A couple of my previous blog posts discussed the definition of global leadership, as well as its practical facets. Following-up on this topic, I would like to refer to the work of Angel Cabrera and Gregory Unruh, who conducted an extensive research on global leaders documented in their book “Being Global: How to Think, Act and Lead in a Transformed World” published by Harvard Business Review Press.
This research argues that global leadership is not about acting global, but rather about being global, which can be characterized by possessing three critical skill sets that today’s global leaders have in common: global mindset, global entrepreneurship, and global citizenship.
As Gregory Unruh states in his article in the CSR blog of Forbes journal, global mindset is about the ability to perceive and decode behaviors in multiple cultural contexts. In other words, global mindset consists of the cultural and emotional intelligence, cross-cultural knowledge, cultural competency and flexible communication skills that allow global leaders to effectively build trusting relationships across borders, nationalities and cultures. It is needed to connect people within the global business environment.
While some personal characteristics, like openness to change, for instance, can predispose global mindset to some extent, current knowledge suggests that this is a skill that can be learned and needs constant efforts for development. For example, one of my older articles discusses the ‘nature versus nurture’ dilemma in regards to expatriates – people highly in need of global mindset – summarizing that all competencies beyond personality dispositions can potentially be developed.
Similarly, the Najafi Global Mindset Institute argues that global mindset can be improved and developed and, more specifically, advise to strengthen a global mindset’s three capitals: intellectual, psychological and social. Intellectual capital represents knowledge of business and cultures around the world, psychological capital is the willingness and motivation to be global and accept diversity, and social capital reflects the willingness to adapt to different cultural contexts. So, similarly to any muscle, a global mindset can be flexed and trained – through international study, experiences abroad, and sustained networks across the globe.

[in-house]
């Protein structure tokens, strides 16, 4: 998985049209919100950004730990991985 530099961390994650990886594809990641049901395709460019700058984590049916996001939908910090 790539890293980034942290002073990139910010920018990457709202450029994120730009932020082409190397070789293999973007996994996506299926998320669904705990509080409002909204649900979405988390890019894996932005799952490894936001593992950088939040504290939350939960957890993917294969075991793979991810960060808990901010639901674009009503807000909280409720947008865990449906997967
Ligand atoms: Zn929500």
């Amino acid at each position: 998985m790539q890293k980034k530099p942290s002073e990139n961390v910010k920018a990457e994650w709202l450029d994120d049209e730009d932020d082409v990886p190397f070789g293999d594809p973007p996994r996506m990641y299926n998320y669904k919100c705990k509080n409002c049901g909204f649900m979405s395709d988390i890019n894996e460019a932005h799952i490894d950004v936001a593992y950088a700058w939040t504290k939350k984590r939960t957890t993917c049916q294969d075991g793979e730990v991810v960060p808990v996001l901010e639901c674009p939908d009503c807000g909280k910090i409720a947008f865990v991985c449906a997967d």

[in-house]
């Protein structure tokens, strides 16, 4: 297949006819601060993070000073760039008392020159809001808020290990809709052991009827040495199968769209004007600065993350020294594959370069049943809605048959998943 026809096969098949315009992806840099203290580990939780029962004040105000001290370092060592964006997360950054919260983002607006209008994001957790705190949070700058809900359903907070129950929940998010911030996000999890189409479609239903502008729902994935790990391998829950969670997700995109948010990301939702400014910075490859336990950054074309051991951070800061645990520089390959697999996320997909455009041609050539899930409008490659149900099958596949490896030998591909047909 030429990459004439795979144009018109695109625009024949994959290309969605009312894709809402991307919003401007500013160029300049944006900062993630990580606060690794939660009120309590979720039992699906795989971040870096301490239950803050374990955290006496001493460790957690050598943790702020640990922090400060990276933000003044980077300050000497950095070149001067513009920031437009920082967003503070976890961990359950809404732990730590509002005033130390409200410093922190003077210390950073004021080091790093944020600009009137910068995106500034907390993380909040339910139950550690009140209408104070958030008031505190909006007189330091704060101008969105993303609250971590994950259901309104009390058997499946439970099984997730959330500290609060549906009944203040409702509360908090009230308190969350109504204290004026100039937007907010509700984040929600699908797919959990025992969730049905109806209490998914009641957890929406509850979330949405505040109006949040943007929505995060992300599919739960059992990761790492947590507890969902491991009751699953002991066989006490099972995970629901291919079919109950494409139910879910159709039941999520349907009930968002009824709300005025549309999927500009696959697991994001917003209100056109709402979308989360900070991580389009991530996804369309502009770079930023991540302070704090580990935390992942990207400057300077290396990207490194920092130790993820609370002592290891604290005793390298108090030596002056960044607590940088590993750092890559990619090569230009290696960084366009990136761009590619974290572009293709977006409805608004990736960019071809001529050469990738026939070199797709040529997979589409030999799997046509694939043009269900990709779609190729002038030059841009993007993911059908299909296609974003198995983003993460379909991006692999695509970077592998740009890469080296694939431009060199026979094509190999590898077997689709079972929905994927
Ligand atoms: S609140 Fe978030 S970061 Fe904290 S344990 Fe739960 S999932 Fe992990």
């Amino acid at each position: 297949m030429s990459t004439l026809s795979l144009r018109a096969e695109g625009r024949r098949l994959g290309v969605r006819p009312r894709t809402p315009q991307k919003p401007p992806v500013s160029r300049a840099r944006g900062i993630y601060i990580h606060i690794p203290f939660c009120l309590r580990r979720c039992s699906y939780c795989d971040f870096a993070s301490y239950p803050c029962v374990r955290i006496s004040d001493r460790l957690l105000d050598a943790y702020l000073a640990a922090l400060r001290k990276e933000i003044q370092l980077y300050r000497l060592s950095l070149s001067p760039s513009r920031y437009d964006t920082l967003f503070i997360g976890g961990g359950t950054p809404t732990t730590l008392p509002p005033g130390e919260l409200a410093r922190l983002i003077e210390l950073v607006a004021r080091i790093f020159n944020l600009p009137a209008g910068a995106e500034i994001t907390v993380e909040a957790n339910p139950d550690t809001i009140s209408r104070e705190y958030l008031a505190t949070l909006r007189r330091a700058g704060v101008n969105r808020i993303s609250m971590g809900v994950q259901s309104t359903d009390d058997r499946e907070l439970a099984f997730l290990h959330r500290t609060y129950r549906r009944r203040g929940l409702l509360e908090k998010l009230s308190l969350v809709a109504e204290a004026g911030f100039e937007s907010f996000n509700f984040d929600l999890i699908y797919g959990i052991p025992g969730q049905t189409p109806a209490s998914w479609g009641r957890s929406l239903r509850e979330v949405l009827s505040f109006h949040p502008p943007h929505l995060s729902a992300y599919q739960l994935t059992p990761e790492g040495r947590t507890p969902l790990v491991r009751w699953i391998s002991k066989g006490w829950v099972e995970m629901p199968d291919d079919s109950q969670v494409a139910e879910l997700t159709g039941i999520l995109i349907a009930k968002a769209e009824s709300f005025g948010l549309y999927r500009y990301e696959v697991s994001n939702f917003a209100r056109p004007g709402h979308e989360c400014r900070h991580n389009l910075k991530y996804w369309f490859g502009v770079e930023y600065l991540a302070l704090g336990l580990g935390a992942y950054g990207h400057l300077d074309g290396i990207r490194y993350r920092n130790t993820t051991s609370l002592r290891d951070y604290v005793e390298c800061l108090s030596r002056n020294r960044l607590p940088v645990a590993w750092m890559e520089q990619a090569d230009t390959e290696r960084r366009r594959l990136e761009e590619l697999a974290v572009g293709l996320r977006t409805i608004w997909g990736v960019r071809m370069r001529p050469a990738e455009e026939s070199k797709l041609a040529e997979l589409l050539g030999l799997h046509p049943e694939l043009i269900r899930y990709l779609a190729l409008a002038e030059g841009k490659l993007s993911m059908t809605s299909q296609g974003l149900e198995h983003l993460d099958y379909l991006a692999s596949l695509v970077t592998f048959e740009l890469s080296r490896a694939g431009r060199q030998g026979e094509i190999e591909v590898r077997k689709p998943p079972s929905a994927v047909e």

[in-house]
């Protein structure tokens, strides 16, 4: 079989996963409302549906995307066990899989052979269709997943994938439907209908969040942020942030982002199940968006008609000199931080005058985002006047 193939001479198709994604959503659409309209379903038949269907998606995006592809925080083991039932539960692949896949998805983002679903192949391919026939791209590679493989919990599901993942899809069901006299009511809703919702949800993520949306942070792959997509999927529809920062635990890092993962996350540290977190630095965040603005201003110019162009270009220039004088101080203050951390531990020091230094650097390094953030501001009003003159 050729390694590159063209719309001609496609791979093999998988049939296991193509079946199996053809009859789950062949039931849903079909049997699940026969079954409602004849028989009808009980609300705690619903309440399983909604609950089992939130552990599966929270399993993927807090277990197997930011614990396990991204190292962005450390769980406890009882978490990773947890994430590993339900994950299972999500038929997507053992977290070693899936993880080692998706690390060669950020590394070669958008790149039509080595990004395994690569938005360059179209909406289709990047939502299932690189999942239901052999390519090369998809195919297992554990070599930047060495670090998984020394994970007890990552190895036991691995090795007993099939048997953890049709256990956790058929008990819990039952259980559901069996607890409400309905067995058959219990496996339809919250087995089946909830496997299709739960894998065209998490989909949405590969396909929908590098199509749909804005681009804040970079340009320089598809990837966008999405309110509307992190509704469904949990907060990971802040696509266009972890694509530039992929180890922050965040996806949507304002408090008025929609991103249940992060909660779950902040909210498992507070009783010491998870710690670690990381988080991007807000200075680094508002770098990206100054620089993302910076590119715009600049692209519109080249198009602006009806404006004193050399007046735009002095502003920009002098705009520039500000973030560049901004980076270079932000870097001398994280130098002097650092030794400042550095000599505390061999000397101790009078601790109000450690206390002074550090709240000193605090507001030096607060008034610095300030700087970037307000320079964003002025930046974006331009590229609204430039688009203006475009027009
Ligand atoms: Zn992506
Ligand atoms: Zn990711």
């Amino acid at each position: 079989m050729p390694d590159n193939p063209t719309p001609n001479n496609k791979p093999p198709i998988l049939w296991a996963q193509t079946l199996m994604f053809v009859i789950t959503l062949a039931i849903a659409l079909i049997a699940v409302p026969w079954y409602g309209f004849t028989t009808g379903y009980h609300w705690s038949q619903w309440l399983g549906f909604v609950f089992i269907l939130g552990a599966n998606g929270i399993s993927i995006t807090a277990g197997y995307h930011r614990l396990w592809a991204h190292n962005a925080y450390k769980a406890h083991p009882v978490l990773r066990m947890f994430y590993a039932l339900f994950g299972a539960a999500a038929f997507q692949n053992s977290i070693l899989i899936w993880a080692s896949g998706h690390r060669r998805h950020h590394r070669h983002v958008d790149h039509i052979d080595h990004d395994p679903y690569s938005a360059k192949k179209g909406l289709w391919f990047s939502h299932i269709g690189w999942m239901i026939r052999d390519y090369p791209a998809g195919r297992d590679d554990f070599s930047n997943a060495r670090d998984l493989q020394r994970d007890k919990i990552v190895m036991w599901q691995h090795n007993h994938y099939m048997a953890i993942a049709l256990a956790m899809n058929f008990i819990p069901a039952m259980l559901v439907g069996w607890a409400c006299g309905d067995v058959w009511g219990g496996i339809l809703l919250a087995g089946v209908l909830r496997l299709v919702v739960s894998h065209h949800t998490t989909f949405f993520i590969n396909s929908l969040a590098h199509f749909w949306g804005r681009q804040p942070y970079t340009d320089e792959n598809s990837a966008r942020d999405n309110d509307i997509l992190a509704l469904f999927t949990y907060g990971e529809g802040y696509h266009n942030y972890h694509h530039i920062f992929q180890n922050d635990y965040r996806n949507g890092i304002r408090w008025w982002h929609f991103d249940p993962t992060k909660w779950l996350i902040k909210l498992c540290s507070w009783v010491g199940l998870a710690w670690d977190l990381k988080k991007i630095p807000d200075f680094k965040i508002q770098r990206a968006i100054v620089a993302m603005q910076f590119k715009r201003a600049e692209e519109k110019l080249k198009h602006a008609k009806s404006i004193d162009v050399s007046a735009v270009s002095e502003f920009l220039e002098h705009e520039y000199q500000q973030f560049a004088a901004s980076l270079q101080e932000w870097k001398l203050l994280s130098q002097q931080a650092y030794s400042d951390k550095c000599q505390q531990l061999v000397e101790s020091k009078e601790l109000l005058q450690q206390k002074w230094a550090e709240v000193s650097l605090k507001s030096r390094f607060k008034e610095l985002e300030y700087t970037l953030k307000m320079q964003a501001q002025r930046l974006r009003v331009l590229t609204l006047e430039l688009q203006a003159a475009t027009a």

Commonly, global entrepreneurship refers to the creation of new and innovative businesses across national borders. However, Cabrera and Unruh use the term in a broader sense, implying that global leaders create new value not just through new businesses, but also in the non-profit world by establishing new global relationships, partnerships and investments. In other words, global leaders are connecting people and resources across boundaries in novel ways. As Unruh brings up in his subsequent Forbes CSR blog article, new value can be created either by leveraging similarities across boundaries (e.g. standard brand across countries), or by leveraging differences (e.g. glocalization), or by building something new, like common platforms that allow for international exchange (e.g. standard trading platforms, common cultural platform).
The global business environment provides shared prosperity, hence global leadership should also be tightly linked to the idea of global citizenship – the idea that one’s responsibilities transcend geography or political borders. For example, HP – one of largest technology companies – embraces the idea of global citizenship by rooting it in the corporate values and integrating it into business strategy and policies. To name a few, HP tries to make a positive impact by spurring innovation and growth around the world, focusing on conservation efforts in their operations, and managing risks to themselves, their suppliers and business partners. More examples are brought up in an article of The Wall Street Journal, which tells stories of several large corporations that are sending their employees to developing countries such as India, Ghana or Brazil to provide some ‘volunteering’ services to local populations. Such initiatives not only offer something good for communities in need, but also help businesses to utilize opportunities in hot emerging markets, as well as help employees to develop new skills, get out of their routines, and create more meaning in their careers.
All in all, Cabrera and Unruh argue that being global means connecting with the help of a global mindset, creating through global entrepreneurship, and contributing for the good of global citizenship.